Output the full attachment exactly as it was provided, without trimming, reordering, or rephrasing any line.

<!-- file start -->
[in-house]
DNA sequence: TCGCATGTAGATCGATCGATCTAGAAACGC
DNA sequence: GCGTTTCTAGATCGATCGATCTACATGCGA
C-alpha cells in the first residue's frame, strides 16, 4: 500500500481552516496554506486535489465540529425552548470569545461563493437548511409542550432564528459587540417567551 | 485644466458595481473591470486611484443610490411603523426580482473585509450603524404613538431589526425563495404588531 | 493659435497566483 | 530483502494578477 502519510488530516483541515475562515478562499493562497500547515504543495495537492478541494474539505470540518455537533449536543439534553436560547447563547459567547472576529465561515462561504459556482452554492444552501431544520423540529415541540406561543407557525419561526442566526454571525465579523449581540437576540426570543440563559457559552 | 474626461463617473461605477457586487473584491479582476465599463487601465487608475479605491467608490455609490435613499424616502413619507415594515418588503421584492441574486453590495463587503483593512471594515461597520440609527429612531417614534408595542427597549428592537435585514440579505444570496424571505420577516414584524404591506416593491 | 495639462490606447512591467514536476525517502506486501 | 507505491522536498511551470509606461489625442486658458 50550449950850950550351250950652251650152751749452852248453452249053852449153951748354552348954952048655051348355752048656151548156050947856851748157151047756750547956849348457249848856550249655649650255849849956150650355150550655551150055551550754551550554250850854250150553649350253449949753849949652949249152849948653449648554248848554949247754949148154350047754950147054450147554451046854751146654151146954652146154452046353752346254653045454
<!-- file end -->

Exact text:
[in-house]
DNA sequence: TCGCATGTAGATCGATCGATCTAGAAACGC
DNA sequence: GCGTTTCTAGATCGATCGATCTACATGCGA
C-alpha cells in the first residue's frame, strides 16, 4: 500500500481552516496554506486535489465540529425552548470569545461563493437548511409542550432564528459587540417567551 | 485644466458595481473591470486611484443610490411603523426580482473585509450603524404613538431589526425563495404588531 | 493659435497566483 | 530483502494578477 502519510488530516483541515475562515478562499493562497500547515504543495495537492478541494474539505470540518455537533449536543439534553436560547447563547459567547472576529465561515462561504459556482452554492444552501431544520423540529415541540406561543407557525419561526442566526454571525465579523449581540437576540426570543440563559457559552 | 474626461463617473461605477457586487473584491479582476465599463487601465487608475479605491467608490455609490435613499424616502413619507415594515418588503421584492441574486453590495463587503483593512471594515461597520440609527429612531417614534408595542427597549428592537435585514440579505444570496424571505420577516414584524404591506416593491 | 495639462490606447512591467514536476525517502506486501 | 507505491522536498511551470509606461489625442486658458 50550449950850950550351250950652251650152751749452852248453452249053852449153951748354552348954952048655051348355752048656151548156050947856851748157151047756750547956849348457249848856550249655649650255849849956150650355150550655551150055551550754551550554250850854250150553649350253449949753849949652949249152849948653449648554248848554949247754949148154350047754950147054450147554451046854751146654151146954652146154452046353752346254653045454